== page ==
What are California’s wrongful death laws?

California residents never expect to lose a loved one at the hands of another party. This is one of the most devastating situations for anyone. While nothing can bring the decedent back, filing a lawsuit allows you to recover damages under the applicable state laws.

Understanding wrongful death situations

wrongful death occurs when a person is killed due to someone else’s negligence, reckless actions or deliberate violence. This can include situations such as car accidents, medical malpractice or criminal actions.

Filing a wrongful death lawsuit

California law allows certain people to file a wrongful death lawsuit. The victim’s spouse or domestic partner is the first in line to do so. If there is no such person, the person’s children are allowed to file. However, if the victim’s children are deceased, their grandchildren can file a wrongful death lawsuit.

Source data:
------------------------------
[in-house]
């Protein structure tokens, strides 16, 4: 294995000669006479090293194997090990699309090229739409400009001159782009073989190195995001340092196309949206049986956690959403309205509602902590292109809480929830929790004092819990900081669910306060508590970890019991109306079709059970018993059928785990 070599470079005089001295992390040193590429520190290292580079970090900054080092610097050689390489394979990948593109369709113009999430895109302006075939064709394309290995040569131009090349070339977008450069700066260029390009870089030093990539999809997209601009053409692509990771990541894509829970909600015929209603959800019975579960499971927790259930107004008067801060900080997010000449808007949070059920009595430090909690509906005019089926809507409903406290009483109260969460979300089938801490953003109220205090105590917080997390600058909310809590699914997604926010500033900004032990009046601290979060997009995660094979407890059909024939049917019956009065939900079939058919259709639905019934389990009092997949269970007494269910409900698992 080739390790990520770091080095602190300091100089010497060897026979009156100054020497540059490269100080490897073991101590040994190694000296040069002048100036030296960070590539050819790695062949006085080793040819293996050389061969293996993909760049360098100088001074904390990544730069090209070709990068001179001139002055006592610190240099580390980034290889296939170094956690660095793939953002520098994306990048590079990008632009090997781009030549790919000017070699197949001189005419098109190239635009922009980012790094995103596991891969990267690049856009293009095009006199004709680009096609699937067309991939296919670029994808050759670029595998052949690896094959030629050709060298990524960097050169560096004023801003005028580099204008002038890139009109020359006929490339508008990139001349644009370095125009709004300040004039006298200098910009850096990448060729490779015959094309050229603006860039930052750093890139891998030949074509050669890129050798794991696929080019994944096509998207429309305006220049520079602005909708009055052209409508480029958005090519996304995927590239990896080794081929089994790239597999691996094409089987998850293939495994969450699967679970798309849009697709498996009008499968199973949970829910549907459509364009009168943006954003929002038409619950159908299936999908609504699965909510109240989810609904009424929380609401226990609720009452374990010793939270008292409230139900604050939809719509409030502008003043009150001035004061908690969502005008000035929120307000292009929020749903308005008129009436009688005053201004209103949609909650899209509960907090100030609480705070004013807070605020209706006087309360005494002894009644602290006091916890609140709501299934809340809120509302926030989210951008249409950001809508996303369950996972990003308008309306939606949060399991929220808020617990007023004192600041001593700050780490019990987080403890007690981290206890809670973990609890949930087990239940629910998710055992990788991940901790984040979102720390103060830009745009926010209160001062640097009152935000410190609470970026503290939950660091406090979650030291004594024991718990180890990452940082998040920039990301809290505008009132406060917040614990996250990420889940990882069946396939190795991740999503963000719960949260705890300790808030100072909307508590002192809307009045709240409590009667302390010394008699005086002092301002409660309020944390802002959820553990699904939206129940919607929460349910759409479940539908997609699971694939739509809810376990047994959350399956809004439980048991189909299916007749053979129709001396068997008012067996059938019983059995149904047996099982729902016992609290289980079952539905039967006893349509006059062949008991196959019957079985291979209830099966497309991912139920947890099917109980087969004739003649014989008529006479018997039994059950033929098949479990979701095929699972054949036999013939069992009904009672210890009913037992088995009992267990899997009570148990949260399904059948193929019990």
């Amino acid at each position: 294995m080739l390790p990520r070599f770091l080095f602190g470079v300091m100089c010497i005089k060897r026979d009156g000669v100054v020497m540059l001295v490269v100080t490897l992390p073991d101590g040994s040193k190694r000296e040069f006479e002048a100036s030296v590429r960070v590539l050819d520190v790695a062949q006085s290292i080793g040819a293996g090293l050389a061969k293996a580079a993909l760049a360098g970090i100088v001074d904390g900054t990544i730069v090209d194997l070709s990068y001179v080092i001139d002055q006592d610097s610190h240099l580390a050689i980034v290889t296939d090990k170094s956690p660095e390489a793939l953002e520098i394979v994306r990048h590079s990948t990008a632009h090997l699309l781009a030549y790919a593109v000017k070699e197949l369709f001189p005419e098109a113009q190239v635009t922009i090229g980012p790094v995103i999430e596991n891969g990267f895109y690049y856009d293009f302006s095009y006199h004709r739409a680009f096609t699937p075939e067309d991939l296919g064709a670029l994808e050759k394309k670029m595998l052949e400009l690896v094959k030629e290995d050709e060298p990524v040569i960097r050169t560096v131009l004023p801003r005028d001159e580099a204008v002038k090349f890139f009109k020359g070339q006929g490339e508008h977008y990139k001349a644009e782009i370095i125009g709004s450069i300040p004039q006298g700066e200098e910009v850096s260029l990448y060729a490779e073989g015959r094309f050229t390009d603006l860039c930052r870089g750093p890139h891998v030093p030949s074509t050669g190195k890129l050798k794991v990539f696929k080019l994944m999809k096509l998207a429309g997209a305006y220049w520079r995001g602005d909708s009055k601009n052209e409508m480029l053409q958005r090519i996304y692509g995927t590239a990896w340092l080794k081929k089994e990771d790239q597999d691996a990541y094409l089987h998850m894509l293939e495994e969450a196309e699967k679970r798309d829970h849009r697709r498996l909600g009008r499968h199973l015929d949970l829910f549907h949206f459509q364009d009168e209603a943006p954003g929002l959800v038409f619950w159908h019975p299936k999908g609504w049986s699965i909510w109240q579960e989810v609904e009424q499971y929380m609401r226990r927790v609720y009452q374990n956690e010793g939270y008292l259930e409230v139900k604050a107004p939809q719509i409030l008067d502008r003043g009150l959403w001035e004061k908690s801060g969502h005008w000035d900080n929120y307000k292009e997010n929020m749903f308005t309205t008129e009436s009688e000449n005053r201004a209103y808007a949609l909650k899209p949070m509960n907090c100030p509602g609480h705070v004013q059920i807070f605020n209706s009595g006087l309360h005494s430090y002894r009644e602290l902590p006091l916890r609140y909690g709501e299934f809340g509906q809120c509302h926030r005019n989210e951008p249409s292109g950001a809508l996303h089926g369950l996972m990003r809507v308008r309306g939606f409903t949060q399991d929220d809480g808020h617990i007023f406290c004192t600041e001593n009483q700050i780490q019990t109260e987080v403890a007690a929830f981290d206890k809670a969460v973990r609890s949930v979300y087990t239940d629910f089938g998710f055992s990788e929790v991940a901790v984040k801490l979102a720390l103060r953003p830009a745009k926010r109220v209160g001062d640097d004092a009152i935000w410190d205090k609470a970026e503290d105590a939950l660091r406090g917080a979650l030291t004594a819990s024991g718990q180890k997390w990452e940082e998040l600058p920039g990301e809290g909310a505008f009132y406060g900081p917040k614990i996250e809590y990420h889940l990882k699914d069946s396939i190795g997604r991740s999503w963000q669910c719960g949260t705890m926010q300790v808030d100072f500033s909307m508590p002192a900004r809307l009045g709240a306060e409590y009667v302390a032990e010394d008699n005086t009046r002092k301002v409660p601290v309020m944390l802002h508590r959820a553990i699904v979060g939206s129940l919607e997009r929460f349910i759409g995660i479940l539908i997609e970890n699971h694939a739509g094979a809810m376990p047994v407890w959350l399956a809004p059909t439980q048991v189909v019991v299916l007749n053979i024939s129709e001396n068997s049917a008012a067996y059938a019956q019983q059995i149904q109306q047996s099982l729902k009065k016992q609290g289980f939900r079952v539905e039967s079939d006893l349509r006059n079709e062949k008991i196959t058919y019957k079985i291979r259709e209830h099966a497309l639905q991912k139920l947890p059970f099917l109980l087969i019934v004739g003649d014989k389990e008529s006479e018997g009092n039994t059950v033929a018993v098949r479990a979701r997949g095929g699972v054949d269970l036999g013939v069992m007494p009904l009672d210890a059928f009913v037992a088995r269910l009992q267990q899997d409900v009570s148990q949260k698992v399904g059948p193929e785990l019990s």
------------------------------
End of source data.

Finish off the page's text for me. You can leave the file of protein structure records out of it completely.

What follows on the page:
If the deceased does not have a surviving family member, then anyone who is entitled to their estate can file a wrongful death lawsuit. This includes their parents, siblings or whoever else is alive during the time of the death.

In California, a surviving family member has up to two years from the date of the person’s death to file a lawsuit. If the claim is not filed within that statute of limitations, it will not be heard by the court and the victim’s family will not be able to recover damages.

Damages available in a successful wrongful death claim include economic, noneconomic and sometimes, punitive damages. Economic damages include anything with an actual cost such as medical expenses, funeral and burial expenses and lost wages. Noneconomic includes the victim’s pain and suffering before their death and the family’s mental anguish. Punitive damages may be ordered if the defendant’s actions were heinous.

A wrongful death is devastating, but the victim’s survivors can have some relief in holding the liable party responsible for their financial losses.

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